Being a successful investor requires mastery in these three areas:
- Deal sourcing;
- Transacting deals; and
- Portfolio management.
Let’s break them down in more detail.
- Deal sourcing
Here’s how to grow your deal flow:
- Develop your network with one-on-one meetings with other investors and deal introducers;
- Choose a niche sector and educate the market on what you’re looking for; and
- Build your personal brand by creating content. Whether it’s tweets, LinkedIn posts or podcasts, get yourself out there.
2. Transacting deals
To some extent, transacting deals is just about following a process. However, if you’ve ever bought a house, you’ll know that not all estate agents are created equal.
Transaction delays typically cause the destruction of value, place the investee companies at risk, and may even cost you the deal. If the company turns out to be Uber and you lost your chance to participate due to tardiness, you’ll probably be inconsolable.
Tips to being a proficient transactor:
- Ask entrepreneurs the right questions. Develop a top 20 list e.g. “what keeps you up at night?”;
- Develop a framework for evaluating deals – great investors have solid principles from which they do not deviate;
- Get really good at due diligence across all areas – financial, technical, management, legal and commercial;
- Develop your ‘lie detector.’ It’s unfortunately human nature to lie (watch Liar Liar with Jim Carrey if you don’t believe me). Find out what half-truth’s entrepreneurs are telling you. Your success as an investor is predicated on this skill;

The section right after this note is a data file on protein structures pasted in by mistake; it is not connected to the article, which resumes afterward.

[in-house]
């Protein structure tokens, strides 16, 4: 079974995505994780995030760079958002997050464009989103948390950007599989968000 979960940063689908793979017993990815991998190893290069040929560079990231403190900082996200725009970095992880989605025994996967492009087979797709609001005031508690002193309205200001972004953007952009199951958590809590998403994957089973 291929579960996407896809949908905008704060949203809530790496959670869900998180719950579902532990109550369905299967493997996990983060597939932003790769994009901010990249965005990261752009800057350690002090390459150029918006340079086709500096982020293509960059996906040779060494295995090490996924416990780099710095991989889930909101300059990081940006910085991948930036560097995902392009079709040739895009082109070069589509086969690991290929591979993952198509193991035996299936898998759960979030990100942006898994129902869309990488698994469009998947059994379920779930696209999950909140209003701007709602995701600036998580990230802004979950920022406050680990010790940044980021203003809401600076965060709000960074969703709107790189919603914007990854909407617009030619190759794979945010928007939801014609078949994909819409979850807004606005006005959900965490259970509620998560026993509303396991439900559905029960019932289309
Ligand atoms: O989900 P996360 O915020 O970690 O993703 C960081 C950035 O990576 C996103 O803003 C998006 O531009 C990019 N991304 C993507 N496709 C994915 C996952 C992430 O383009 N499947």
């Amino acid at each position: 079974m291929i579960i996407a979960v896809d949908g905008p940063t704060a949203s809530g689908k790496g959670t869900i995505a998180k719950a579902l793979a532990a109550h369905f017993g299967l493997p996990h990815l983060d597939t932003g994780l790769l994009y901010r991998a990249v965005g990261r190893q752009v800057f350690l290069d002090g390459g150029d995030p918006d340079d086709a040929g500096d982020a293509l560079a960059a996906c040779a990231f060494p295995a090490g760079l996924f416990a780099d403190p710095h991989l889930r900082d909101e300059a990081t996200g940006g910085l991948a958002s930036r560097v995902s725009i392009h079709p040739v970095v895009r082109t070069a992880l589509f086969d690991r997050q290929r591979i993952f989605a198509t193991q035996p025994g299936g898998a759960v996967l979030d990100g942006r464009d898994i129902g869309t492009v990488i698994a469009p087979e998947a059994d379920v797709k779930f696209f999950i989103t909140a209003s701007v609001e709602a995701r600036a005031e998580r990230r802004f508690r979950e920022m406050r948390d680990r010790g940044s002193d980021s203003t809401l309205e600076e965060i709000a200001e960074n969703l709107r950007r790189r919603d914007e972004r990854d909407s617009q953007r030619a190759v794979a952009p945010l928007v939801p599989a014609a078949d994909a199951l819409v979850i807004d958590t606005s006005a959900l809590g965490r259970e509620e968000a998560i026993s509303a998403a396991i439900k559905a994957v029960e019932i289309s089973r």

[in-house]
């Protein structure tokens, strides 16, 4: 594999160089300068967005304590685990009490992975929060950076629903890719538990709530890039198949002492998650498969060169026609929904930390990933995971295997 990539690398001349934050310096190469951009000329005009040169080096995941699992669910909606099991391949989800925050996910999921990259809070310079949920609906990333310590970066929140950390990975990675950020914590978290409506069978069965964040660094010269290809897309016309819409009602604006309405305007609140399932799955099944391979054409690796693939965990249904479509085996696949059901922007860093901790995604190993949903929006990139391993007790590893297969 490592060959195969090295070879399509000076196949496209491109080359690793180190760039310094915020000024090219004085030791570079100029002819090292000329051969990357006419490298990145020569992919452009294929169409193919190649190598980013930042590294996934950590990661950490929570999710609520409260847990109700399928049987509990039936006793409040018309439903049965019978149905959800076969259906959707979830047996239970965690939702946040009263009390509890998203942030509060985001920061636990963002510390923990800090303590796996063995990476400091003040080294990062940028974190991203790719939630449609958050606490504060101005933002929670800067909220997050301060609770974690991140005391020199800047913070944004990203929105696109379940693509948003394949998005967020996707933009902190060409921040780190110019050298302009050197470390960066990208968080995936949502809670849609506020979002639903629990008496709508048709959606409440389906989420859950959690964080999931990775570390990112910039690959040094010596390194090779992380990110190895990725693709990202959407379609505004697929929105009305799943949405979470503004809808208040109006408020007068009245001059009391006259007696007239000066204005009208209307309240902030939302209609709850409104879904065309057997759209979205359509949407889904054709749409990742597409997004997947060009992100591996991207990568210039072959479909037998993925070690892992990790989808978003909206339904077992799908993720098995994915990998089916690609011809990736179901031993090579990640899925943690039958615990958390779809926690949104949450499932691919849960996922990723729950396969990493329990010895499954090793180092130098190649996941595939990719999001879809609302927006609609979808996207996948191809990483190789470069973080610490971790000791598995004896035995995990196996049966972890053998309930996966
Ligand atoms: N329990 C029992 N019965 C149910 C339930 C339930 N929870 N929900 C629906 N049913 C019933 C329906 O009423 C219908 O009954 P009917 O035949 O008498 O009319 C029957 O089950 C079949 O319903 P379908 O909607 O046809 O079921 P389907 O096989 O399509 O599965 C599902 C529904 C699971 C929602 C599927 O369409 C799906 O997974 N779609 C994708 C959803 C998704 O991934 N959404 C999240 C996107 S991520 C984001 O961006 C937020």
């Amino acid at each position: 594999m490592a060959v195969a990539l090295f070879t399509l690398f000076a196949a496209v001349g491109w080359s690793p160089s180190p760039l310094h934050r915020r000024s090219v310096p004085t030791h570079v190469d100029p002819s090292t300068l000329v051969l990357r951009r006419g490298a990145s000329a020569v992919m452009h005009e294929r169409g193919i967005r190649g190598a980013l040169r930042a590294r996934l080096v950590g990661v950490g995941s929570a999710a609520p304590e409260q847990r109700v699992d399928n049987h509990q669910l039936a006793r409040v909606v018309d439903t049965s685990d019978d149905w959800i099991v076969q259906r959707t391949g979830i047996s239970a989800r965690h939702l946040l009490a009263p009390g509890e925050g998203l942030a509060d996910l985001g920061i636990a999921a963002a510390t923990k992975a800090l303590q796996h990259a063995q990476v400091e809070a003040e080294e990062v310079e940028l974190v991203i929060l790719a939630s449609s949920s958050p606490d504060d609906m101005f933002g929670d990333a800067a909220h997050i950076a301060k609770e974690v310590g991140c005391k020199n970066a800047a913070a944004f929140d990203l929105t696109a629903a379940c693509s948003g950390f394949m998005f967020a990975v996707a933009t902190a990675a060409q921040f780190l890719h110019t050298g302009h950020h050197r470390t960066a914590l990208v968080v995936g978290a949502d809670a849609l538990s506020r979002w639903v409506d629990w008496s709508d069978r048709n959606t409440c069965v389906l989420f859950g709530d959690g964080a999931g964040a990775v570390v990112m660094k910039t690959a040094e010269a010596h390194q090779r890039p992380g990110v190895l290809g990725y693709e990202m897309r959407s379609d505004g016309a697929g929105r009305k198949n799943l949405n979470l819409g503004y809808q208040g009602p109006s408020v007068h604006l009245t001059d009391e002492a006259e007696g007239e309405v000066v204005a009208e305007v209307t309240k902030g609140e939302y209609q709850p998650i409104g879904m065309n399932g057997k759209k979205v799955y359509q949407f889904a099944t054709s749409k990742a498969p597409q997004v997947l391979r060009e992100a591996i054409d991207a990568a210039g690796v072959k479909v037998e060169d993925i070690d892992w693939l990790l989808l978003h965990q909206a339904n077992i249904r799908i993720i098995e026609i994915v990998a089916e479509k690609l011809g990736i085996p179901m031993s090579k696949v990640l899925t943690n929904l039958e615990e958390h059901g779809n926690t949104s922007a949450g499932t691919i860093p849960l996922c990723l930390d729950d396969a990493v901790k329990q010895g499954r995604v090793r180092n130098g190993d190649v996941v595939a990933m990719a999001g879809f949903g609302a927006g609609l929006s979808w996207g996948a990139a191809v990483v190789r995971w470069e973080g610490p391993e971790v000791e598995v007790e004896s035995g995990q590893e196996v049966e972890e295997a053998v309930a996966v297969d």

- Master the art of effective communication;
- Drive deals forward e.g. Don’t let lawyers send ping-pong emails. Instead, arrange a meeting and get all cards on the table; and
- Make haste, when a transaction is ‘live,’ don’t rest until it’s complete.
3. Portfolio management
Many venture capital firms like recruiting former entrepreneurs because they’ve actually run a business before rather than merely learning about it in a textbook. Management consultants are a close second because they’ve worked on multiple companies.
Lots of investors talk about offering ‘more than money,’ yet very few are able to deliver on that claim. In reality, most investors will likely never be as good operators as the management teams they are backing, not to mention it’s not usually a wise idea to tell people how to run their business.
Investors spend their time thinking about strategy, developing investment theses and sitting in Board rooms. These areas are where considerable value can be created or destroyed. Add value to your portfolio by:
- Reacting quickly to any issues that arise;
- Sharing your research and investment thesis with the company;
- Helping shape the Board, ensuring that agendas are appropriate and that the maximum value is being extracted from all Board members; and
- Actively help with follow-on fundraising. Your network and skill-sets are hugely valuable.
Remember that the learning curve in venture capital is never ending. It’s not a profession that you’ll likely ever master. Even investors who have been doing the job for 30 years learn new things every day.
So, stay curious and stay humble,
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